HOUSTON (Nov. 20, 2005) -- Larry Johnson always felt he was too good to be a backup. On Sunday night he proved it.
The previous record was 200 yards, set by Barry Word in 1990.
Johnson, in his third year, has gained more than 100 yards in both of his starts since Priest Holmes was placed on injured reserve because of head and neck injuries.
"When it's never been done before that's outstanding," Chiefs coach Dick Vermeil said of Johnson's record.
Johnson got going in the first quarter when he slashed up the middle of Houston's porous run defense and shook off four would-be tacklers before scoring on a 23-yard run to put Kansas City (6-4) up 10-0.
He extended the lead to 24-7 with a 1-yard run in the second period after Houston's Phillip Buchanon was called for pass interference. That score was set up by a fumble by Houston receiver Andre Johnson.
The 211 yards were the most allowed to a single player in Texans history and the seventh time this season an opponent has gained more than 100 yards against Houston's NFL-worst run defense.
Johnson was supposed to come into the interview room after the game, but then told Chiefs officials he wouldn't talk.
"We were looking for big things from him," Chiefs quarterback Trent Green said. "It's very important for him to come up big. When Larry's had opportunities to play, he's played well."
They had only 129 yards at halftime to 292 by Kansas City, which piled up 31 first-half points a week after managing only three points in a loss at Buffalo.
David Carr threw an interception just before the break that Eric Warfield returned 57 yards for a touchdown. Carr was in position to tackle Warfield before he reached the end zone, but instead stood with his arms outstretched and appeared to yell at his teammates to help.
"This is not the way we're going to play," Texans owner Bob McNair said. "We'll do whatever we have to to improve the situation. We're all disappointed. This is not what we're about."
When asked if coach Dom Capers could lose his job this week, McNair said making changes during the season just "makes things worse."
Carr was 19 of 36 for 182 yards and fumbled twice, but was only sacked season-low one time. Houston converted just one of 11 third downs.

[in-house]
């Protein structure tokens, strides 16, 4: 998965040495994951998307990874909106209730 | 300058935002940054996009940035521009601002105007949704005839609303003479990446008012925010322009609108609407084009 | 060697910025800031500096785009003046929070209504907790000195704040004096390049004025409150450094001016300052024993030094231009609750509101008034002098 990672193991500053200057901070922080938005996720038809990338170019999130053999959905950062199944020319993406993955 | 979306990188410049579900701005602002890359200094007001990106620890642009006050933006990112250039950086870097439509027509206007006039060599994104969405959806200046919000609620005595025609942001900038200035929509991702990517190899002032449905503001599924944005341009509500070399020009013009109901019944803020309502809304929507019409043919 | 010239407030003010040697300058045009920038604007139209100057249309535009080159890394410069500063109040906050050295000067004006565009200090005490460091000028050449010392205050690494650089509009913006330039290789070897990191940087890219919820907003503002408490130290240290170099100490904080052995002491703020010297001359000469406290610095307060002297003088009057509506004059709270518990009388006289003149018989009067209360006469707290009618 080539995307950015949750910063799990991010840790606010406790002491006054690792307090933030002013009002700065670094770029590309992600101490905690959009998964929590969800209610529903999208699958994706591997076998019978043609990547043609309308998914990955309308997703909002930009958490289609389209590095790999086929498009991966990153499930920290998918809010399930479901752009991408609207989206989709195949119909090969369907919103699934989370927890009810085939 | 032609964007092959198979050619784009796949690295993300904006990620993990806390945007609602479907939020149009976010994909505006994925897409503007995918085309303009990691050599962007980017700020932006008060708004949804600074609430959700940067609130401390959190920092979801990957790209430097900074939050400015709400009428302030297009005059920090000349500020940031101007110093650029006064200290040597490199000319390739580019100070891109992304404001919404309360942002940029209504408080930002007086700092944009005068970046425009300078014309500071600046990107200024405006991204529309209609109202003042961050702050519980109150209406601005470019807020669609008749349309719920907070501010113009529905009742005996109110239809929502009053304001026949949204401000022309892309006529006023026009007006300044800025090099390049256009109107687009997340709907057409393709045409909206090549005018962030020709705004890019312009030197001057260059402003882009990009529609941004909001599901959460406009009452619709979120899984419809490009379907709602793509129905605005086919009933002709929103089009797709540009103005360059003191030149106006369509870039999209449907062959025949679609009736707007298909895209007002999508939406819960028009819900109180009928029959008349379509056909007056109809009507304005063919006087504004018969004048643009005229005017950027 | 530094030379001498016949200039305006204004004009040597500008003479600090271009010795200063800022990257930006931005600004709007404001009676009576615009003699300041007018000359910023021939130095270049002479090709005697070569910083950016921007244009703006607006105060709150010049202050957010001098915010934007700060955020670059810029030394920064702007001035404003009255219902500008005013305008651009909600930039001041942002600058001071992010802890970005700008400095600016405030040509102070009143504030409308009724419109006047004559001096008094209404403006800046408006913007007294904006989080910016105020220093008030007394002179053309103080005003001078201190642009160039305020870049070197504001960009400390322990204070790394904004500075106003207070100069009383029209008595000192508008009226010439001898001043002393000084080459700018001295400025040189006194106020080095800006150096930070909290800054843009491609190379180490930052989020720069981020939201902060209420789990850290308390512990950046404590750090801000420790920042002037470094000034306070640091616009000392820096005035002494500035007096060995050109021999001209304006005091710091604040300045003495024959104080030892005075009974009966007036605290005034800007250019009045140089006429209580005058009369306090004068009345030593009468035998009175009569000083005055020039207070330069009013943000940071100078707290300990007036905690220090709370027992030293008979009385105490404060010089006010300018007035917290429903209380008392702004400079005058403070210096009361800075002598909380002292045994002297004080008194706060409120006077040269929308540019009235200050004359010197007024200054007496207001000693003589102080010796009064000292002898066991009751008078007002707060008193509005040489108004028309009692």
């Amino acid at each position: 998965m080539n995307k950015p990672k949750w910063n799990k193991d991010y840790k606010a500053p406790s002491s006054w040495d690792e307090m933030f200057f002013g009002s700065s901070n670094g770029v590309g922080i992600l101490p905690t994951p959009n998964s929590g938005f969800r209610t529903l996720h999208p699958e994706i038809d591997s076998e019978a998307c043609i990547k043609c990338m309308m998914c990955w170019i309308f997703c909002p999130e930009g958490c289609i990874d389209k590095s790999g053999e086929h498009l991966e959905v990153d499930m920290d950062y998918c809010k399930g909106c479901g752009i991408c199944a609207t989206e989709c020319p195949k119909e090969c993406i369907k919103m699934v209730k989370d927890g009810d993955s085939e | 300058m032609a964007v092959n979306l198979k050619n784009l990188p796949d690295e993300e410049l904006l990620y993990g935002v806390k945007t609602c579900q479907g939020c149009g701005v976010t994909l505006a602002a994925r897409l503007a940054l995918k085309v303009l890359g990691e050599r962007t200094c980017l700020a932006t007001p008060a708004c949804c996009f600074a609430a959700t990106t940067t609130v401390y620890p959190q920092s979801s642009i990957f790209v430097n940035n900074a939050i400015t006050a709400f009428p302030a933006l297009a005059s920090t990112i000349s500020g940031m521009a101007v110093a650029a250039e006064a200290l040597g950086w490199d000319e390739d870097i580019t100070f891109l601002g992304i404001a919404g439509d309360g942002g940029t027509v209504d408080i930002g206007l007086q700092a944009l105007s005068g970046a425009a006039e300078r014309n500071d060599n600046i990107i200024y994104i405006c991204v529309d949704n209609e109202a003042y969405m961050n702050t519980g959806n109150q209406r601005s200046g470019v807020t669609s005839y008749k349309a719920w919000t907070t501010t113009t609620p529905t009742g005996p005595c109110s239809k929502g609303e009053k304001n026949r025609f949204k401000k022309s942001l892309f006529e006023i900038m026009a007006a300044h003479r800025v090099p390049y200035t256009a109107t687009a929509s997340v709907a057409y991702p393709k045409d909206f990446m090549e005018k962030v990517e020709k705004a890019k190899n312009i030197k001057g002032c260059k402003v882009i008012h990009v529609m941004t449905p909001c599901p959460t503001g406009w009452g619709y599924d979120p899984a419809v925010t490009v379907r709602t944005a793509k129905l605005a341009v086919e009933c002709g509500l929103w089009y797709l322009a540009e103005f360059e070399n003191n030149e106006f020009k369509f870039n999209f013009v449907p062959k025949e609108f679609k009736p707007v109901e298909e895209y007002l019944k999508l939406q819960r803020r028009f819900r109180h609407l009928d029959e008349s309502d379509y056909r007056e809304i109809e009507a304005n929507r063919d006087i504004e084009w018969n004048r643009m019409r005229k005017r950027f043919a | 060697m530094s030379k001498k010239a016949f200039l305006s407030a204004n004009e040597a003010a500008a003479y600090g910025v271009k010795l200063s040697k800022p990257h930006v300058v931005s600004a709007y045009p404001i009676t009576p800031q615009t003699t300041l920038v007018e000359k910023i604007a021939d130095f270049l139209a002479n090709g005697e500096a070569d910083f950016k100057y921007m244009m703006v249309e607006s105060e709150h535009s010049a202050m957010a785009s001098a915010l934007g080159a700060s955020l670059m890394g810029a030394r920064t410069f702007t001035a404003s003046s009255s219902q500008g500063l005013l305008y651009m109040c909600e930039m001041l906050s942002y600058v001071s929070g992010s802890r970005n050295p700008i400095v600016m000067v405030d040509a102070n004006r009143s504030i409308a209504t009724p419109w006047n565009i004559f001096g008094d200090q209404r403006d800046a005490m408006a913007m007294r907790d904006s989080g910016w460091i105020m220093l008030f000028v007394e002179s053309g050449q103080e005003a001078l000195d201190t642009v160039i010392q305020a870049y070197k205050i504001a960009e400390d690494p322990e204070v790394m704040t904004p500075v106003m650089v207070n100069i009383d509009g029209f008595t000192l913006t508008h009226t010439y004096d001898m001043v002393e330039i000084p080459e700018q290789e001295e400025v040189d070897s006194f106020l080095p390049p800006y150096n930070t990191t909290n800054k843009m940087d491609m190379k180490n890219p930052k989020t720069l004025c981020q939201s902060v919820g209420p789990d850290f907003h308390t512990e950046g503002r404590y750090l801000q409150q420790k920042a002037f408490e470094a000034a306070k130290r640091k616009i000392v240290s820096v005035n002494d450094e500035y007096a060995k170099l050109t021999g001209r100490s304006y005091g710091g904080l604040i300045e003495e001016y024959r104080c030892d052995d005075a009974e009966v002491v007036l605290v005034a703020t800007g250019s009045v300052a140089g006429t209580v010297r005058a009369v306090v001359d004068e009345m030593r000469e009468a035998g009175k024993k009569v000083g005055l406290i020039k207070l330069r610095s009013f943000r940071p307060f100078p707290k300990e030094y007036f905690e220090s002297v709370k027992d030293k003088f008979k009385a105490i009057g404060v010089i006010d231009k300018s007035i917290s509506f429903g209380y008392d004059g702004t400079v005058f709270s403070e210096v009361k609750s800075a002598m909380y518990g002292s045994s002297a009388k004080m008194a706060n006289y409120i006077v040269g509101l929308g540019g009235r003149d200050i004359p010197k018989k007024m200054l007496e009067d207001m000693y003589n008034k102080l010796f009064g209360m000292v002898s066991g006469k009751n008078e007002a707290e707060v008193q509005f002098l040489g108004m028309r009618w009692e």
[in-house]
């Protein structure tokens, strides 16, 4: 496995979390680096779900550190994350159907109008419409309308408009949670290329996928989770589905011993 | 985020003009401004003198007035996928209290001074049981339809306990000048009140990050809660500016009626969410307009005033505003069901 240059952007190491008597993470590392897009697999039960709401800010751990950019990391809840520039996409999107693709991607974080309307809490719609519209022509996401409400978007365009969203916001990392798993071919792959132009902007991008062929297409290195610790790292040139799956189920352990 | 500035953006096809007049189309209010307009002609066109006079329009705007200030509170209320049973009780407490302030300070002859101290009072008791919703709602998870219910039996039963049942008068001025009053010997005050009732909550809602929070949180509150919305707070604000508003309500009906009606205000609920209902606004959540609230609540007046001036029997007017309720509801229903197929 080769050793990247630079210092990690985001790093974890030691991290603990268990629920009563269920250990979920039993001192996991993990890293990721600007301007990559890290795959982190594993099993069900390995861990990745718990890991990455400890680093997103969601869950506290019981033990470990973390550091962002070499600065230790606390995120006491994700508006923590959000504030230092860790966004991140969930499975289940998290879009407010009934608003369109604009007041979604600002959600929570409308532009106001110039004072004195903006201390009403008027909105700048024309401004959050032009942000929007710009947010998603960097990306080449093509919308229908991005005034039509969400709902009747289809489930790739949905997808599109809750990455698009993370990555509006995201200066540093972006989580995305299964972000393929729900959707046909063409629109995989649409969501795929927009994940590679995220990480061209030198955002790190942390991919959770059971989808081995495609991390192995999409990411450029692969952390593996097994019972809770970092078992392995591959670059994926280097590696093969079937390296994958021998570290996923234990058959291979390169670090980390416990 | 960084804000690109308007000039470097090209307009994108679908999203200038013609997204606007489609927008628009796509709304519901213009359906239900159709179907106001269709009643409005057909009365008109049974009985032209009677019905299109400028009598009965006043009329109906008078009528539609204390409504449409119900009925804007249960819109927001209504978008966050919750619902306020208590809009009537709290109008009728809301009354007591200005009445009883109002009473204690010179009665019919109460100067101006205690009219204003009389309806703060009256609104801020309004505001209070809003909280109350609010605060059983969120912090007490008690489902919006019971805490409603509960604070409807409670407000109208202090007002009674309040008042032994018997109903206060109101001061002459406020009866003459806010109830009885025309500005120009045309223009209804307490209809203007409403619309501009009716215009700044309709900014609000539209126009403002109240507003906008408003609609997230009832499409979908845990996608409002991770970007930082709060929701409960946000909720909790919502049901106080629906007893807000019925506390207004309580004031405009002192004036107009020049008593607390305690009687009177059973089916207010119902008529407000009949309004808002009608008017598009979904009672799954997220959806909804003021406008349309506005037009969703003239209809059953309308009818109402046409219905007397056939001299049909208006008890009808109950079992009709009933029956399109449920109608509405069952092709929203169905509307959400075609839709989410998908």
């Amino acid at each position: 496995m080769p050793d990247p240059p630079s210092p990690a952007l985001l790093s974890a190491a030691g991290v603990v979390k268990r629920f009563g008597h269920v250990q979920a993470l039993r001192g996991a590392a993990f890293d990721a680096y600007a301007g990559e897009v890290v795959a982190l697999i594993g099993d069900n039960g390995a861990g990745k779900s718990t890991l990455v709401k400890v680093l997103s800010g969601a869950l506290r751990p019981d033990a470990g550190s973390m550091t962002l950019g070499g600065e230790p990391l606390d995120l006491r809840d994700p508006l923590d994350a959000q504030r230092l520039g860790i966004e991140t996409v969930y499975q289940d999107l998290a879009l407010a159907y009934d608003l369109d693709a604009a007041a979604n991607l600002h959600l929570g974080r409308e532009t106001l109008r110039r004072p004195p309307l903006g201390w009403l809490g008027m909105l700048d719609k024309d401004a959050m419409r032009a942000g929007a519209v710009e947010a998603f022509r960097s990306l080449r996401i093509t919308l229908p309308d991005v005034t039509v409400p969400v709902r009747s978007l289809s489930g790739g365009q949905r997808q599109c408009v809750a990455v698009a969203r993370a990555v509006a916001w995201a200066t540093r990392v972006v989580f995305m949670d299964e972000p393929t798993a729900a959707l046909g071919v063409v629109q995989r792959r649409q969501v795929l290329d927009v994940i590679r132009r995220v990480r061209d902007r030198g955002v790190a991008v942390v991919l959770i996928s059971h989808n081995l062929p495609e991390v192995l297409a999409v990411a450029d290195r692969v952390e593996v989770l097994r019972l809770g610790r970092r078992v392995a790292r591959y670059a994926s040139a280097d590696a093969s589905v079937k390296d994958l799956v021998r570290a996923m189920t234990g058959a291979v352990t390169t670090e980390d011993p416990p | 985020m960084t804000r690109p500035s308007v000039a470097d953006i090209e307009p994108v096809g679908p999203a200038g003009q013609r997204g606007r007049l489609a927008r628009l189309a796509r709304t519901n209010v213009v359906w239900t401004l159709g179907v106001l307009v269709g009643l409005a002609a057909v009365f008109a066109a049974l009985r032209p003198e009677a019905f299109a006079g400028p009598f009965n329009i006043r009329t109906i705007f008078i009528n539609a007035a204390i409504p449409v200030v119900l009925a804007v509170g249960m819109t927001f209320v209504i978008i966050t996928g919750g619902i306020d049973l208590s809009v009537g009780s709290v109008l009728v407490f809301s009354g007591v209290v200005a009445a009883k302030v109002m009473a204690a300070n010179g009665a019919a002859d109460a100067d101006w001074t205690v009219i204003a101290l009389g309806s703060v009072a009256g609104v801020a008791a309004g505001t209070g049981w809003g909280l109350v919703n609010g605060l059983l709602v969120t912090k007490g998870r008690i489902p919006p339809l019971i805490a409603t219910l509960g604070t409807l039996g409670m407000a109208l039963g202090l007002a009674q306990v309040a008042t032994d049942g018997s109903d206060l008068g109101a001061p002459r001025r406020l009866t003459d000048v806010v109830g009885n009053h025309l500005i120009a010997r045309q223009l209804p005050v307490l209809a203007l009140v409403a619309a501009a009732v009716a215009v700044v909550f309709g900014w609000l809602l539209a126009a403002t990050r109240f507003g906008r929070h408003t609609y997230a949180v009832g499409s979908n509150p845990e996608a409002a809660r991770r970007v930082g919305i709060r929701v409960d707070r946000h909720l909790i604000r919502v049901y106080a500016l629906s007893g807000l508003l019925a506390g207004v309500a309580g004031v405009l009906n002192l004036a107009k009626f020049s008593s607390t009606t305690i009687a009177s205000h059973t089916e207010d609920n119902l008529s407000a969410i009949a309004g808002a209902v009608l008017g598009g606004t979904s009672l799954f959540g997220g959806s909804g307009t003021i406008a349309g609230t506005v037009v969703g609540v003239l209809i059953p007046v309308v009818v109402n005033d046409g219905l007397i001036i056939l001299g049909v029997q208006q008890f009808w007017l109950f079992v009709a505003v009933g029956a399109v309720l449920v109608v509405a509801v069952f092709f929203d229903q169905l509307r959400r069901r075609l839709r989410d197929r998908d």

Tony Gonzalez became the first tight end to top 50 catches in eight consecutive seasons. Gonzalez was tied with Shannon Sharpe, who accomplished the feat with Denver between 1992-98. Gonzalez had nine catches for 98 yards against Houston, giving him 54 this season. He has a catch in 78 consecutive games, the second-longest streak in Chiefs history; Stephone Paige made a catch in 83 straight games between 1985-91.
Green shook off last week's three interceptions and completed 19 of 29 passes for 220 yards and three touchdowns with one interception.
Houston started a comeback in the second half, scoring 10 straight points, but Eddie Kennison caught his second touchdown of the night in the fourth quarter to thwart that. Kennison scored on passes of 26 and 7 yards.
Domanick Davis had a solid performance in his first game back after sitting out two weeks with a knee injury. He had 13 carries for 57 yards and a second-half touchdown, adding 53 yards on three receptions.
Rookie kick returner Jerome Mathis, who has also missed the last two games, had 266 yards on seven returns and a touchdown.
Mathis scored on a dazzling 99-yard kickoff return in the first quarter. He cut to the left to evade the first group of defenders before another Chiefs player dived and fell to the turf. From there, the former track star who has been timed at 4.28 seconds in the 40-yard dash, outran everyone to the end zone.
He's the only player to return two kickoffs for touchdowns this season, and the return was the longest in Texans history. It was also only the second time this season Houston scored in the first quarter.